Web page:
A small thought on the Oscars

There are a million variables in a live, three-hour television show, a million things that can go wrong that producers can’t control. Will the lines go down, will the prompter break, will the actors hit their marks, read their lines, show up sober? One of the few things you can control is the production packages that are made in advance.

An odd thing about the Oscars the other night is that the things a producer can’t control seem to have gone pretty well, and the things they can control didn’t.

The James Bond segment, for instance, was heavily hyped—watch our tribute to 007!—and surely in the can a week before the show. But no one seems to have thought it through. It was witless—literally without wit—and stupid. The Bond franchise isn’t about things exploding. It’s not about the predictable and clichéd pyrotechnics we’re all forced to endure now during the previews every time we go to the movies. But that’s what the whole series was reduced to, loud sounds and exploding cars. The charm of the James Bond movies, the reason they’ve had a following for half a century, is in the character and personality of the hero, in the dialogue, in the relationship between the various Bonds and the various M’s. It was in the affection we all felt for the old set pieces in the espionage laboratory, and Bond’s fabulously hokey pickup lines and wry summations.

The second production piece to fail from lameness was the “In Memoriam” segment. You’re supposed to be trying to capture something about essence or excellence when you have a few minutes to note the end of a life. Quick pictures, lachrymose music and faux respect aren’t enough. The segment was not only without wit or pleasure, it was without life. And a celebration of the dead without a proper sense of liveliness is wrong.

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David Carr of the New York Times noted that the experience of watching the Oscars has changed with social media, and this year I found that to be true. For the first time I found myself scrolling down on Twitter as I watched, and laughing out loud at the observations of people I follow. Twitter, which is very public, feels private. (That’s why politicians get in trouble on it, they forget.) TV, which is very public, seems public. Snottiness comes off differently in each sphere. On Twitter it feels rebellious and transgressive, on TV it seems heavy-handed and crass. Host Seth McFarlane, whose self confidence doesn’t quite tip into poise, did seem crass when he said things that would have been merrily retweeted on Twitter if he’d said them there.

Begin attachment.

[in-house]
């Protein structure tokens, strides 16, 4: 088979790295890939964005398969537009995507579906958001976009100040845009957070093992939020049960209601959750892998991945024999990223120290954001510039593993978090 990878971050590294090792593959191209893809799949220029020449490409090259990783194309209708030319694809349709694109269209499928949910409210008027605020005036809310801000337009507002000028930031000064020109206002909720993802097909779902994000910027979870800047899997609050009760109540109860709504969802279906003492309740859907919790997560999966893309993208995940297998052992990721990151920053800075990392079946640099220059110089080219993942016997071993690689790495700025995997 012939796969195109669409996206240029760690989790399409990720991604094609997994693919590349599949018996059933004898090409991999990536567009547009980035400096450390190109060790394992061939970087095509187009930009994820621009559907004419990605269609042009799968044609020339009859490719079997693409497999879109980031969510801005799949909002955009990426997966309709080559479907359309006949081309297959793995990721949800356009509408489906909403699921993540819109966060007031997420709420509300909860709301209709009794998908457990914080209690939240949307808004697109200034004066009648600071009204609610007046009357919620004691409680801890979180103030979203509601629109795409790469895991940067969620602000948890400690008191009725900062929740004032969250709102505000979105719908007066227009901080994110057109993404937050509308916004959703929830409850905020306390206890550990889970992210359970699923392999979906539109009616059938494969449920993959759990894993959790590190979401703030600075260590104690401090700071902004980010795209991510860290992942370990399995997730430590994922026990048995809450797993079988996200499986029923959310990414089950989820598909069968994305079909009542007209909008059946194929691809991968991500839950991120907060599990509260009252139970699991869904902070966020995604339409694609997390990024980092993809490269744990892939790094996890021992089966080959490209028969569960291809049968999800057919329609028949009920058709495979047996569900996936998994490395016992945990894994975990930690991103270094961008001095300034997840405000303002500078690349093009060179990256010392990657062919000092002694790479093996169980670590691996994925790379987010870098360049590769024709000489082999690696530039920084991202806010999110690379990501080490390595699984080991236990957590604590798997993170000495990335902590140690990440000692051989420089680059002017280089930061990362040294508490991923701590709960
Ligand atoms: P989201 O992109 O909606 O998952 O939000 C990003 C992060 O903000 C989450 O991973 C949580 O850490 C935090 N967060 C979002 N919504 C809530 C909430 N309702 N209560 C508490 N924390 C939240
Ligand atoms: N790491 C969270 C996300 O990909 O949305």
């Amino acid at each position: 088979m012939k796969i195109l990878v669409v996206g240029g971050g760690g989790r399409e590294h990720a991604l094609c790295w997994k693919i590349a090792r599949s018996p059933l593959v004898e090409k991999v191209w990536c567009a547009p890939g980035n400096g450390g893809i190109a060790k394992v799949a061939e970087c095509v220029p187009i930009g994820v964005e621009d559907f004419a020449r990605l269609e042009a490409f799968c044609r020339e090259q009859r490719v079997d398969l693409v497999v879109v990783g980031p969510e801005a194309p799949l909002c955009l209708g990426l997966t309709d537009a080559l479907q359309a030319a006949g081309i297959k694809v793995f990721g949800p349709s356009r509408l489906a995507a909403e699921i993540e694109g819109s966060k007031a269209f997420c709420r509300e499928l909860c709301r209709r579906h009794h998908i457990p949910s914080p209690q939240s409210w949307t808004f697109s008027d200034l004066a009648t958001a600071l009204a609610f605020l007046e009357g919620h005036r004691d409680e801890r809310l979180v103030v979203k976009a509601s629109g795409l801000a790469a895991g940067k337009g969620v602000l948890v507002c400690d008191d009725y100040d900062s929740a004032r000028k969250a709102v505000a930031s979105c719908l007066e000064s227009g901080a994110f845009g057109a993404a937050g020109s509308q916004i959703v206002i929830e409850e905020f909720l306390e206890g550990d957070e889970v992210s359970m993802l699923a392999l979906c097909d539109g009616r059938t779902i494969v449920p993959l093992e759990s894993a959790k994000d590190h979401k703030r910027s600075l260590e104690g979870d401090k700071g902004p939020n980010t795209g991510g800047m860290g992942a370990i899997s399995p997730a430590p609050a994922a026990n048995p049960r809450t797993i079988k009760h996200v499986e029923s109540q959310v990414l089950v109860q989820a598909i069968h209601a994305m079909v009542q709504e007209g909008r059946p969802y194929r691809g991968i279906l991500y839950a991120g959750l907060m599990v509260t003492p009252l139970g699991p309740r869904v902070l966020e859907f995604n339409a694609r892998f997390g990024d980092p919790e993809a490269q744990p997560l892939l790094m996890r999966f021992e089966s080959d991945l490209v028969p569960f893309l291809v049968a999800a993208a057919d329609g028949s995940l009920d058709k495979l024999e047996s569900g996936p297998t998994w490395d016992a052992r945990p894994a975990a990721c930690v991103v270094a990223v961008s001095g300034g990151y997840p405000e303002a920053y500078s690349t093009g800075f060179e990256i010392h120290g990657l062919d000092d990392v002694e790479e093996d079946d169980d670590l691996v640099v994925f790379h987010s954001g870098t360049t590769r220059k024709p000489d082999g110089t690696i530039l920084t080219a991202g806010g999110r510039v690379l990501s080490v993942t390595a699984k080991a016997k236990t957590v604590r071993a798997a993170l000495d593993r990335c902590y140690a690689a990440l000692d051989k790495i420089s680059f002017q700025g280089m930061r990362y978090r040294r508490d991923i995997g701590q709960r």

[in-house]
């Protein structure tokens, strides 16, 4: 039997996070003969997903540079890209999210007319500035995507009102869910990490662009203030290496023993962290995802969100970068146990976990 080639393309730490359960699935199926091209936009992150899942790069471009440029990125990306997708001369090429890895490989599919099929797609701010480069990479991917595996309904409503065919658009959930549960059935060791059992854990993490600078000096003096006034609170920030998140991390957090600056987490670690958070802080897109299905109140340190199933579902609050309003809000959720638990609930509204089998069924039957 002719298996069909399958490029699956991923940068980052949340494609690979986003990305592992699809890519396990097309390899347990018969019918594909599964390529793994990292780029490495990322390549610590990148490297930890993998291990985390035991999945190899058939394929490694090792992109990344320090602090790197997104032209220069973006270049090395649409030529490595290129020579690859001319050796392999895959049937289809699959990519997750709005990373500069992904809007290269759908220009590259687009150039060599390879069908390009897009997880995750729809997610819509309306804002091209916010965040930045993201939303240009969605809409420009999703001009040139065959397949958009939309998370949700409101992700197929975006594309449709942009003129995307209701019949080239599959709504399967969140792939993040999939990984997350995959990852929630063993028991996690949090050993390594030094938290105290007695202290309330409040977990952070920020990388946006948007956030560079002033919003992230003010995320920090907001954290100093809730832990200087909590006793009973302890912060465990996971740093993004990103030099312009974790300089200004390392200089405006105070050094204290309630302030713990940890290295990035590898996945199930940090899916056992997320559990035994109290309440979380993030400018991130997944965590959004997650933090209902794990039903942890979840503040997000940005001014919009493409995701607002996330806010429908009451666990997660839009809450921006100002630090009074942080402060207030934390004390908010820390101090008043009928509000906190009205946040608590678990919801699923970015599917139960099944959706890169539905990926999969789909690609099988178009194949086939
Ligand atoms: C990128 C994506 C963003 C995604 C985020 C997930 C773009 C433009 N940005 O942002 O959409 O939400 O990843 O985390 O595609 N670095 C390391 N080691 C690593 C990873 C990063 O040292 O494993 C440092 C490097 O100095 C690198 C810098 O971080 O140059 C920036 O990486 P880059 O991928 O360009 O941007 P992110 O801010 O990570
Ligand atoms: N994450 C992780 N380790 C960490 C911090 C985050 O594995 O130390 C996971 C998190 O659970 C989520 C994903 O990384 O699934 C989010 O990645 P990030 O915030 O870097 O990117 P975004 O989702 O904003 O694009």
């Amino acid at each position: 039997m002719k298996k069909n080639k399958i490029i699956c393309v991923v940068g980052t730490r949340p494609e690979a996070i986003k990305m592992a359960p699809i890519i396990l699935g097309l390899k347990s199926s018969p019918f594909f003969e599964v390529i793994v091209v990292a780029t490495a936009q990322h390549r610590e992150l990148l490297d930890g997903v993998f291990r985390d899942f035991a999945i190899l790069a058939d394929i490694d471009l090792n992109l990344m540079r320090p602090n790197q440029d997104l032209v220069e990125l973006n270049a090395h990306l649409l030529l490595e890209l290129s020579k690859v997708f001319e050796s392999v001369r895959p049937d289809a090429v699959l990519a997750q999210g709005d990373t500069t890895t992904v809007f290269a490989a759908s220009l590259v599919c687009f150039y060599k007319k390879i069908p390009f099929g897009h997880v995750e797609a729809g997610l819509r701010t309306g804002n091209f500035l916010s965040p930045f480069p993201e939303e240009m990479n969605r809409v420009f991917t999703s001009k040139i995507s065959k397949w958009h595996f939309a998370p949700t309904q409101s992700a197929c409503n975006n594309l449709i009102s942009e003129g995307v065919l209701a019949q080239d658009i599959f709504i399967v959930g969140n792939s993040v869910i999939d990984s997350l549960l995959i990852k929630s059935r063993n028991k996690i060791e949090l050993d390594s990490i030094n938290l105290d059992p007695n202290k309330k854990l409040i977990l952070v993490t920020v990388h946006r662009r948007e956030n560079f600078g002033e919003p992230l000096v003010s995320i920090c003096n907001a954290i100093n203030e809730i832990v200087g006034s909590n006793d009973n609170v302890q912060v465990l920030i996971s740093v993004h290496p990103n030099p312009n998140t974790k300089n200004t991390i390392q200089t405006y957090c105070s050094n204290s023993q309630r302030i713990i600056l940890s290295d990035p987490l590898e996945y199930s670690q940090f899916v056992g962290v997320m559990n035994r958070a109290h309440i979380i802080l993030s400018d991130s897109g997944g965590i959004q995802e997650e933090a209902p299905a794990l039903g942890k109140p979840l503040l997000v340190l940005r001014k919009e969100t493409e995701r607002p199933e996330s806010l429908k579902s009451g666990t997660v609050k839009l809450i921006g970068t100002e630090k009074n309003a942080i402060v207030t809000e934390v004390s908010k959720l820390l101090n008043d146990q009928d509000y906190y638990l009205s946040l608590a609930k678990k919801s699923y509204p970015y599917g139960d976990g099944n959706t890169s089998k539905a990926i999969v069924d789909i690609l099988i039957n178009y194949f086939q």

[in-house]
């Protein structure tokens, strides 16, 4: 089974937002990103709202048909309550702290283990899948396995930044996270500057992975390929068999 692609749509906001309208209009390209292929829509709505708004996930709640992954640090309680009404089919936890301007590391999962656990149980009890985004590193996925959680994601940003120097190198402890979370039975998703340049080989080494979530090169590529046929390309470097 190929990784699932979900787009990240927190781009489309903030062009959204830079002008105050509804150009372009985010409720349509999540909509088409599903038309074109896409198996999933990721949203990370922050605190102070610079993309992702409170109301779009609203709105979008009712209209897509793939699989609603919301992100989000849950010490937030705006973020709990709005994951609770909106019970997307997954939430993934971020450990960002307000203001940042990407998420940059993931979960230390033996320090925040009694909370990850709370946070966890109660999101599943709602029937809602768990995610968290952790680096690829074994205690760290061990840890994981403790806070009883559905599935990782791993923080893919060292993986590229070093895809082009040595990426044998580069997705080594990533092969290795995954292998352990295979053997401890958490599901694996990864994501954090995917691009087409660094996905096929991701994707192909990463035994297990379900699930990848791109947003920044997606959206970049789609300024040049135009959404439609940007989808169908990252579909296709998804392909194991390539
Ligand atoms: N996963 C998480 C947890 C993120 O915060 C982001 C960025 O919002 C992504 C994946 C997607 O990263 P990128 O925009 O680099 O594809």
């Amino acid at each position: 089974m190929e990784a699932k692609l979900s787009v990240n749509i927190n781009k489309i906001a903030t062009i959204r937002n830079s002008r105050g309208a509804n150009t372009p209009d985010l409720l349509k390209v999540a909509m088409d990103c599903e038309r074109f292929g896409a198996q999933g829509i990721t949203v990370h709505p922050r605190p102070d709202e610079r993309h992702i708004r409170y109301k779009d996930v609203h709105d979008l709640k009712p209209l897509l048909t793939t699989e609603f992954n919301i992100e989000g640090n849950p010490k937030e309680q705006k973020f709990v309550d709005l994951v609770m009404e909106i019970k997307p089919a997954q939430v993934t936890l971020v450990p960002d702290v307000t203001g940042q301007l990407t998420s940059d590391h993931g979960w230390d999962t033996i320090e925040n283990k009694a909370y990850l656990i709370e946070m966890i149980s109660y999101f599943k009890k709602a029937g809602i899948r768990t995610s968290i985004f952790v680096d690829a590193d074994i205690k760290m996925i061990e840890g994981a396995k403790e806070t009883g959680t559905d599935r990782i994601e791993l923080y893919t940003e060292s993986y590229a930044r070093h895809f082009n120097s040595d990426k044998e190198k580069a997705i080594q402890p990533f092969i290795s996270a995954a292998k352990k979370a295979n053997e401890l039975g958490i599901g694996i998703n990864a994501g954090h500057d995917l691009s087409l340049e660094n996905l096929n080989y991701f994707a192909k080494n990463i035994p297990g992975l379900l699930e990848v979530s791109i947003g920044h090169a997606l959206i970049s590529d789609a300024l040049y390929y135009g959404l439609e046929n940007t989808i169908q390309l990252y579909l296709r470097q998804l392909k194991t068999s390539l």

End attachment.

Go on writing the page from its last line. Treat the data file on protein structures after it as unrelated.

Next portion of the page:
I suppose part of this is the hosting legacy of Ricky Gervais. But Rick Gervais, while creepy as you know if you ever followed him on Twitter, is also at his best wickedly funny, and only said rude things about big stars like Tom Cruise and John Travolta. Also he made two of the best television comedies ever, the insufficiently lauded “Extras” and BBC’s original “The Office.” So I guess you’d say he’d at least earned the right to be a snot. Unearned cynicism is uninteresting.

Our culture did a great disservice to artists, writers and comics when it decided to let down all walls and boundaries. It left them nothing to push against. It leaves them just sinking deeper in the mire.

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One thing that could not be controlled, and must have been the subject of a lot of backstage anxiety, was the great moment of the night. In fact it was one of the greatest moments in the history of the televised Oscars.

That was when all the stars of “Les Misérables” took the stage and sang a complicated and demanding medley, and did it movingly, expertly, in beautiful voice. Hugh Jackman with his dignity and presence, Ann Hathaway with her glamour and poignant face, Eddie Redmayne with his almost opera-level voice and ability to be the character he’s playing, Samantha Barks, Amanda Seyfriend, and Russell Crowe bringing his gravelly Javertness—it was all so earnest, self-respecting and rousing.

It said something important. It said: Hollywood is a place, it exists, people gather in it and work in it, and the place has a product and the product is talent. It said: It’s not all abstract and unreal, movie stars can actually do things, they’re not just the result of choices made in the editing room, they can sing and show discipline and engagement. As entertainers should.

The crowd didn’t seem to me to understand how good this was, and good for them. They stood and applauded but not with a great whoosh, or great fervor. But if there were more moments like that, people would like and respect Hollywood more.